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Publication numberUS8184584 B2
Publication typeGrant
Application numberUS 12/256,753
Publication dateMay 22, 2012
Filing dateOct 23, 2008
Priority dateOct 25, 2007
Also published asUS20090109901
Publication number12256753, 256753, US 8184584 B2, US 8184584B2, US-B2-8184584, US8184584 B2, US8184584B2
InventorsYoshihisa Kondo, Satoko Itaya, Peter Davis, Ryutaro Suzuki, Sadao Obana, Tetsuya Ito, Akira Matsumoto
Original AssigneeNec Communications Systems, Ltd., Advanced Telecommunications Research Institute International
Export CitationBiBTeX, EndNote, RefMan
External Links: USPTO, USPTO Assignment, Espacenet
Wireless device which selects routes excluding loop routes and a mesh network including the same
US 8184584 B2
Abstract
In wireless communication using links with neighbor wireless devices, a wireless device calculates ratios of throughput to maximum throughput for the links and calculates the costs of the links using the calculated ratios. Then the wireless device finds, for each destination, a route in which the sum of such calculated link costs is the minimum, and sends a packet to the destination using the route. As a consequence, routing can be done according to an isotonic, easy-to-implement routing protocol.
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Claims(10)
1. A wireless device which is used in a mesh network including a plurality of wireless devices located in a mesh pattern, and makes wireless communication using a plurality of channels, the device comprising:
a routing table storing route information;
a plurality of interfaces each of which transmits and receives a packet using one channel selected from among the plurality of channels;
a tabulation unit creating the routing table by detecting a route with relatively large ratio of throughput to maximum throughput, considering channel interference in flows, and excluding loop routes, and storing the detected route as the optimum route to a destination; and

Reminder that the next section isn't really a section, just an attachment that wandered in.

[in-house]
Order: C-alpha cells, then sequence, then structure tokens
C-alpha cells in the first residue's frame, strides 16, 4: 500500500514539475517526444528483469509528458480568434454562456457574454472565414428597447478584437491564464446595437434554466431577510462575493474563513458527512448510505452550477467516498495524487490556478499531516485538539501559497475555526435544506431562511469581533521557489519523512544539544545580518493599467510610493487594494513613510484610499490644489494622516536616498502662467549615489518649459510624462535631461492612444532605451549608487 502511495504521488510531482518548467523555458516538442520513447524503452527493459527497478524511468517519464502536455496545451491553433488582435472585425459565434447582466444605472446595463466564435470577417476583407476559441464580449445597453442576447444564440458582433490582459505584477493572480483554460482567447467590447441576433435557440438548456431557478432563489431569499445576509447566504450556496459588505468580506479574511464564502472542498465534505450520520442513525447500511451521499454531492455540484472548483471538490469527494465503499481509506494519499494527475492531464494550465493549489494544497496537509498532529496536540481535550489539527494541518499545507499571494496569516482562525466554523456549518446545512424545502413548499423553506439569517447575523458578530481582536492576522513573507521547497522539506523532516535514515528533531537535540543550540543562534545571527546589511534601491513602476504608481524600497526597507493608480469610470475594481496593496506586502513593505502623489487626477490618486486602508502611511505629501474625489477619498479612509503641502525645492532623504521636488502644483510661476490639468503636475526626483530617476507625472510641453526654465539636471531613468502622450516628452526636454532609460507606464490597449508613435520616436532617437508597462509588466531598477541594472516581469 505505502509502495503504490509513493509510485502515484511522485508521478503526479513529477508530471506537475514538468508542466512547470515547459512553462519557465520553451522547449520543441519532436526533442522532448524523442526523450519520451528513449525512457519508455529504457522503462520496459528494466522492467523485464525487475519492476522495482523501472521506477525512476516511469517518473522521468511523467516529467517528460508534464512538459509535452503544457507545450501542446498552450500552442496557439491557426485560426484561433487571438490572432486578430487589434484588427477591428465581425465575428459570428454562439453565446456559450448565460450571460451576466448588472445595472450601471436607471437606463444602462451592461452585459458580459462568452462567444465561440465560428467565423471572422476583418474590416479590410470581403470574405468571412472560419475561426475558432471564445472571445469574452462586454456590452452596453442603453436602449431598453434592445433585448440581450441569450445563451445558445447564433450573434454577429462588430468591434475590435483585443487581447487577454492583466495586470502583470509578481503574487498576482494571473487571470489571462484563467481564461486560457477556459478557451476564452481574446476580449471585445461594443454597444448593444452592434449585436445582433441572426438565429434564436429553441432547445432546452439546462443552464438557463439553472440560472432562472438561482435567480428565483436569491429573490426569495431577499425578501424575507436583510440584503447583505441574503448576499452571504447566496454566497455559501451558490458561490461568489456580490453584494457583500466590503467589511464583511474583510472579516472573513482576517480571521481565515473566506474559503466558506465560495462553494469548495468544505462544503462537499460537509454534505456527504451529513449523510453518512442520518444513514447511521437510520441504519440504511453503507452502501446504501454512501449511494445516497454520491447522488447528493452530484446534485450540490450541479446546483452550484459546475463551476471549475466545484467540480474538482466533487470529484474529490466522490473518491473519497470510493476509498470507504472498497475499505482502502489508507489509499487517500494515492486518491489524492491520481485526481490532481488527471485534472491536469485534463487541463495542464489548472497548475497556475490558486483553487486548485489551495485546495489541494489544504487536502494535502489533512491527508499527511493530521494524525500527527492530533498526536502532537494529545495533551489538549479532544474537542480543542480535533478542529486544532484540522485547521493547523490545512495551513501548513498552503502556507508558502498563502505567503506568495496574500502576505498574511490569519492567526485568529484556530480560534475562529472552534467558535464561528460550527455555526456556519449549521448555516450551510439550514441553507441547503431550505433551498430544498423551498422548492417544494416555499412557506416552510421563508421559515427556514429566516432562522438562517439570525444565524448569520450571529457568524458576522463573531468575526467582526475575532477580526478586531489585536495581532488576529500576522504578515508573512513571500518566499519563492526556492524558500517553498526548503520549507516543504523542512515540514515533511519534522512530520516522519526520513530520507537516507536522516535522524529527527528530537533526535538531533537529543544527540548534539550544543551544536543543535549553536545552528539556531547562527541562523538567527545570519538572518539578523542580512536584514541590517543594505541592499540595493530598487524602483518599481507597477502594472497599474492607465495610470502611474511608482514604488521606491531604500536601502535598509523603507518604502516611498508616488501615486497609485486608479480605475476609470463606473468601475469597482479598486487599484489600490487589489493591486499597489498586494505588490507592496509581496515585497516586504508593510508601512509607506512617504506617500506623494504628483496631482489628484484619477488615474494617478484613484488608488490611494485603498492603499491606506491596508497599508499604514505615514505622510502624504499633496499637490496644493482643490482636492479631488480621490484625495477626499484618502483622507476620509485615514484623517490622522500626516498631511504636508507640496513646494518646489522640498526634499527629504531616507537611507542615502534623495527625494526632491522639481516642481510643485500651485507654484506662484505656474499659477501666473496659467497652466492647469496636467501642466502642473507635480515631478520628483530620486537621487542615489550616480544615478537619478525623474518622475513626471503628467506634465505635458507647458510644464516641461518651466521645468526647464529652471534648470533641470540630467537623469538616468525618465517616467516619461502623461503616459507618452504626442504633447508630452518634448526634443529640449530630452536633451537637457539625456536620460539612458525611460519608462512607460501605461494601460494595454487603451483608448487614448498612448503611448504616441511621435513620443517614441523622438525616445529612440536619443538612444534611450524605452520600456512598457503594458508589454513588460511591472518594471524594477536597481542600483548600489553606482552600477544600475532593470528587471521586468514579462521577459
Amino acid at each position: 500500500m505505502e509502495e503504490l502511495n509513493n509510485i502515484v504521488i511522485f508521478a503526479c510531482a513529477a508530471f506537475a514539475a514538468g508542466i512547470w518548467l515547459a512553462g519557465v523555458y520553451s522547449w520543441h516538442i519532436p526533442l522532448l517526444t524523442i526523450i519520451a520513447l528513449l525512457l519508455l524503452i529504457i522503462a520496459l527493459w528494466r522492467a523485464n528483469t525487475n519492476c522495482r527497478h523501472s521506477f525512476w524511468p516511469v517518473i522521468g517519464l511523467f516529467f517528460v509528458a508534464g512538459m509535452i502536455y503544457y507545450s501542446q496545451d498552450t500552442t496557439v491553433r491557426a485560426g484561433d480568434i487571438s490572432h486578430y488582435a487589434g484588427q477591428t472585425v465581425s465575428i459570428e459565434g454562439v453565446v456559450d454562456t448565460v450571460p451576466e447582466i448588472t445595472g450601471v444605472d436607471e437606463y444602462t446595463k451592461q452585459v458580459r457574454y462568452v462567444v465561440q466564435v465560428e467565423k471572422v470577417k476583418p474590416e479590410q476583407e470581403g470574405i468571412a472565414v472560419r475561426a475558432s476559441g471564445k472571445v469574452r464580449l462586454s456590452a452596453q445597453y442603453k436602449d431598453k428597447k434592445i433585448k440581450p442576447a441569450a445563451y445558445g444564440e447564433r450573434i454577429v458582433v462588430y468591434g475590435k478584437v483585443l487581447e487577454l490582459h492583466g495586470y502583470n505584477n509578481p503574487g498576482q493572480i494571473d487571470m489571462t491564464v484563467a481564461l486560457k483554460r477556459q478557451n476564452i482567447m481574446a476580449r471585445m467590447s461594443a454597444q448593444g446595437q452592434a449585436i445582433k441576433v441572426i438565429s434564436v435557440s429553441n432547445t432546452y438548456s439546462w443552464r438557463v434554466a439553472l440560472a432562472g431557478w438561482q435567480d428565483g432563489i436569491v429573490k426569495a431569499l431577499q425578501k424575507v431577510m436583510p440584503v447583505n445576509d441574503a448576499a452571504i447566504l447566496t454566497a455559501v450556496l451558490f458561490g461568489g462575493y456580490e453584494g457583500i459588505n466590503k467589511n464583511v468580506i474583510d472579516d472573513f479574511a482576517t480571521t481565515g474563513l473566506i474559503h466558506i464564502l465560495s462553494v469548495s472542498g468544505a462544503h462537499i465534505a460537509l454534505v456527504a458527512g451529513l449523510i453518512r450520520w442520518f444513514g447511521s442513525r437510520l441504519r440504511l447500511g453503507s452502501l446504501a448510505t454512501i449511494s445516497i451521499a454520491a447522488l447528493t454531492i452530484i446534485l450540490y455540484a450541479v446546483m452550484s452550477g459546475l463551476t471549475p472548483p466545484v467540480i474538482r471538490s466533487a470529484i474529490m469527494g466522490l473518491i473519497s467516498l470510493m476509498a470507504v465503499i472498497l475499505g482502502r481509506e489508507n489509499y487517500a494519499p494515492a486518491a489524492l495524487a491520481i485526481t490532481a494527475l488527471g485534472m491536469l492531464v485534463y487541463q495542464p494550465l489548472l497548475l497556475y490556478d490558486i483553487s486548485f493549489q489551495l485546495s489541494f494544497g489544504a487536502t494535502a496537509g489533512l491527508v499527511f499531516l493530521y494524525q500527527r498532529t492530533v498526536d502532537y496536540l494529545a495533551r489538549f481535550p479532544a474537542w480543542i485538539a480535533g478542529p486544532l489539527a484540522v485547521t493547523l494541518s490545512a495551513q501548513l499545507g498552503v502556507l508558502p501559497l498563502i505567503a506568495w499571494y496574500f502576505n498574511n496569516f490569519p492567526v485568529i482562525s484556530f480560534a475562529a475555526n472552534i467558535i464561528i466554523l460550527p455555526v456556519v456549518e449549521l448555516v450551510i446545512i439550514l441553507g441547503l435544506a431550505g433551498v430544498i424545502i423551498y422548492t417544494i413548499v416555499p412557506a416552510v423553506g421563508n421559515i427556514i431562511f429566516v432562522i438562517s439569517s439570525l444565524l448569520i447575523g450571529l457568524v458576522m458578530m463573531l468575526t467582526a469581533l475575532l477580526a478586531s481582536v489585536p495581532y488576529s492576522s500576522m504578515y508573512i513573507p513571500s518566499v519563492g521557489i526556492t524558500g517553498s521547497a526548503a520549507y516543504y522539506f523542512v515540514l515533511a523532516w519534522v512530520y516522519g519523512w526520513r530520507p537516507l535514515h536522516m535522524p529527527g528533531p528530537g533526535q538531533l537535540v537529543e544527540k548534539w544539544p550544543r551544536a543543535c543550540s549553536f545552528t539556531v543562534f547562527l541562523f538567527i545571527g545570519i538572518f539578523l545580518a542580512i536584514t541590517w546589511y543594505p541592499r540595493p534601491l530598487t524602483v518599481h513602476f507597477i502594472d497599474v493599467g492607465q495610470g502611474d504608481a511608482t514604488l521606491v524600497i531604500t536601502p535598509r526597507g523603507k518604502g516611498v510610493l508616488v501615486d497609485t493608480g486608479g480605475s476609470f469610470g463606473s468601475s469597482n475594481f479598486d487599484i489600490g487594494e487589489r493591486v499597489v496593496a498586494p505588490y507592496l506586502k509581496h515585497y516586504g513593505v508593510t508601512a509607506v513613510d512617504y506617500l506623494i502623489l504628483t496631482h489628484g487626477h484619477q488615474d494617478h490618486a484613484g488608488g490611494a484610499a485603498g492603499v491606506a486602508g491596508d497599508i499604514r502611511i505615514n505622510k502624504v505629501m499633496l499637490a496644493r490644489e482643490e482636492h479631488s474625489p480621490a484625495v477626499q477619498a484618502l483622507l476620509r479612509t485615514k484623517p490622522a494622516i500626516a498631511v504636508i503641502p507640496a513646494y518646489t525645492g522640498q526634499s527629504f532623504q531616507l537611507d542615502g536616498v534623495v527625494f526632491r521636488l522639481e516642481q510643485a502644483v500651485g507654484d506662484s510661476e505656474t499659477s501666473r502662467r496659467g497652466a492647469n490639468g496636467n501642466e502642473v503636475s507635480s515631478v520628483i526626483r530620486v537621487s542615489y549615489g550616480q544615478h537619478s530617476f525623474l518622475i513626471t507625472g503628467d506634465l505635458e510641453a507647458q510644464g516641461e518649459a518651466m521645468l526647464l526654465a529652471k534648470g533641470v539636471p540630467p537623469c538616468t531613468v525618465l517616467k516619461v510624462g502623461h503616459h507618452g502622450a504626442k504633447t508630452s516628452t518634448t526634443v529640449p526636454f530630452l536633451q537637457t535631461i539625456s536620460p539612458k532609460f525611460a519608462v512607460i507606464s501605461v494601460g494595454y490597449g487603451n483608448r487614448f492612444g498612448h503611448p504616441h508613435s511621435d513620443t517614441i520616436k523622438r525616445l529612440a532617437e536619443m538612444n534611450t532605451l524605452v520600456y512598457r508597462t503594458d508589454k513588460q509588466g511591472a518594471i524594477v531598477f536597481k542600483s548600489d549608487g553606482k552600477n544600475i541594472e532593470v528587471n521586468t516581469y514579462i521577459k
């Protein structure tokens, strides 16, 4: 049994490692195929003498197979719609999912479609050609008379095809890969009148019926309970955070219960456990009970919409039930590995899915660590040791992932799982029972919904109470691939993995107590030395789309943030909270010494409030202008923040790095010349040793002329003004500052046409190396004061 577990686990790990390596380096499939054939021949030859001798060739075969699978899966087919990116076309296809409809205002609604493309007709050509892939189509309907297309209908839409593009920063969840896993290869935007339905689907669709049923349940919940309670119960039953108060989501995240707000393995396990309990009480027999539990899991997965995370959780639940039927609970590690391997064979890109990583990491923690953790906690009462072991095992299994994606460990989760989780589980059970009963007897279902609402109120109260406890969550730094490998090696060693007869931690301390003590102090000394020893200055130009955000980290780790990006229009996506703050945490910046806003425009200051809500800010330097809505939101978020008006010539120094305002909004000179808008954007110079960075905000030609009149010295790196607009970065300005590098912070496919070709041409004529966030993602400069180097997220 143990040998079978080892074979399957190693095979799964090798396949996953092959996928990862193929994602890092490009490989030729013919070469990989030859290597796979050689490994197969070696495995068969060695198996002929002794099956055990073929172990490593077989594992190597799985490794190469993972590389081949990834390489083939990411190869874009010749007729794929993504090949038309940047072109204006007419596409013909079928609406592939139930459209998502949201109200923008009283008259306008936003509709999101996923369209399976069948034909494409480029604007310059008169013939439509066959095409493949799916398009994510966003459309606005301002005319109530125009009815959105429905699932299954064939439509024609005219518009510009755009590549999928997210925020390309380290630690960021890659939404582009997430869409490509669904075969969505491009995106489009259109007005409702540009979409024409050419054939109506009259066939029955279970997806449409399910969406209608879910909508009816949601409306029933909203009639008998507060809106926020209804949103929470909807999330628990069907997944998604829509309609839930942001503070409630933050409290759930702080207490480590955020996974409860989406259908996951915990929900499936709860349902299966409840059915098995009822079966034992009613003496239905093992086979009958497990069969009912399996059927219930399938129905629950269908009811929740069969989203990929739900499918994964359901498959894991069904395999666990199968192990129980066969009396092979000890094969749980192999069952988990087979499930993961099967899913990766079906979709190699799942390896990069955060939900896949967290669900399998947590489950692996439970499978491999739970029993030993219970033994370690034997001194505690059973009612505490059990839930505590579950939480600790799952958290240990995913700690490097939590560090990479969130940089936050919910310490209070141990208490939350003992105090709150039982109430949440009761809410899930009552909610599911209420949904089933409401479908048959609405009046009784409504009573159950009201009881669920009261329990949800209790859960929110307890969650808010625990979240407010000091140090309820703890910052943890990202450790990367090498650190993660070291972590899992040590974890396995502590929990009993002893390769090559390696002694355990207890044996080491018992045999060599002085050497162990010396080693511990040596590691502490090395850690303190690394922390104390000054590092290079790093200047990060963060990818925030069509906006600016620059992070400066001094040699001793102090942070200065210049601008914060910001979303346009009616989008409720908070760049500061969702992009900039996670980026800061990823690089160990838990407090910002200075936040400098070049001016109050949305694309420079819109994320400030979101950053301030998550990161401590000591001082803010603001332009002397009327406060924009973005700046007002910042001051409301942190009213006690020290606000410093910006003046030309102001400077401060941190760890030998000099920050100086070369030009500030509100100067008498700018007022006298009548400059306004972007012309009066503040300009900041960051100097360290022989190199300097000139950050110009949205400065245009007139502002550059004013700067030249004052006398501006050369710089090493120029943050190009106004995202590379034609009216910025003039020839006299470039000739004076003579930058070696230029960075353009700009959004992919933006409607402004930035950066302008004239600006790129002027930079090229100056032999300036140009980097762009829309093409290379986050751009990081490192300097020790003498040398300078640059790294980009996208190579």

a communication unit selecting the optimum route from the routing table and transmits a packet,
wherein the tabulation unit stores, in the routing table, a route metric which is smaller when the ratio of throughput to maximum throughput is larger, and larger when the ratio of throughput to maximum throughput is smaller, and a destination corresponding to the route metric to indicate the optimum route.
2. The wireless device according to claim 1, wherein the tabulation unit calculates, based on channel distributions in all flows passing through a link to be evaluated, ratios of throughput to maximum throughput for wireless communication using the link to be evaluated, and calculates the route metrics from the calculated ratios of throughput to maximum throughput and stores the calculated metrics in the routing table in correspondence with the destinations.
3. The wireless device according to claim 2, wherein the tabulation unit detects, based on the channel distributions, all channel distribution patterns in the flows, and categorizes all the detected channel distribution patterns into a plurality of standard distribution patterns and counts the number of channel distribution patterns categorized to each standard distribution pattern, and based on this counted number, the total number of distribution patterns, and actually measured ratios of throughput to maximum throughput for each standard distribution pattern, calculates ratios of throughput to maximum throughput for wireless communication using the link to be evaluated.
4. The wireless device according to claim 3, wherein the tabulation unit calculates ratios of throughput to maximum throughput for wireless communication using the link to be evaluated, from the number of distribution patterns categorized to each standard distribution pattern, the number of all the distribution patterns, and actually measured ratios of throughput to maximum throughput for each standard distribution pattern, by weighted-averaging of actually measured ratios of throughput to maximum throughput for each standard distribution pattern, with weights that are the ratios of probability that the channel distribution patterns are categorized to standard distribution patterns.
5. The wireless device according to claim 2, wherein the tabulation unit calculates the route metrics which are in inverse proportion to the ratios of throughput to maximum throughput for wireless communication using the link to be evaluated.
6. The wireless device according to claim 2, wherein: the tabulation unit calculates the link costs of all the links between the wireless device and wireless devices adjacent to it from the calculated ratios of throughput to maximum throughput; and
after the tabulation unit calculates the link costs of all the links, the communication unit broadcasts the calculated link costs.
7. The wireless device according to claim 6, wherein the tabulation unit receives link costs broadcast from other wireless devices and calculates the route metrics from the received link costs.
8. The wireless device according to claim 2, wherein the tabulation unit calculates the route metrics from the ratios of throughput to maximum throughput for wireless communication using the link to be evaluated, by a method which varies according to the type of application using wireless communication.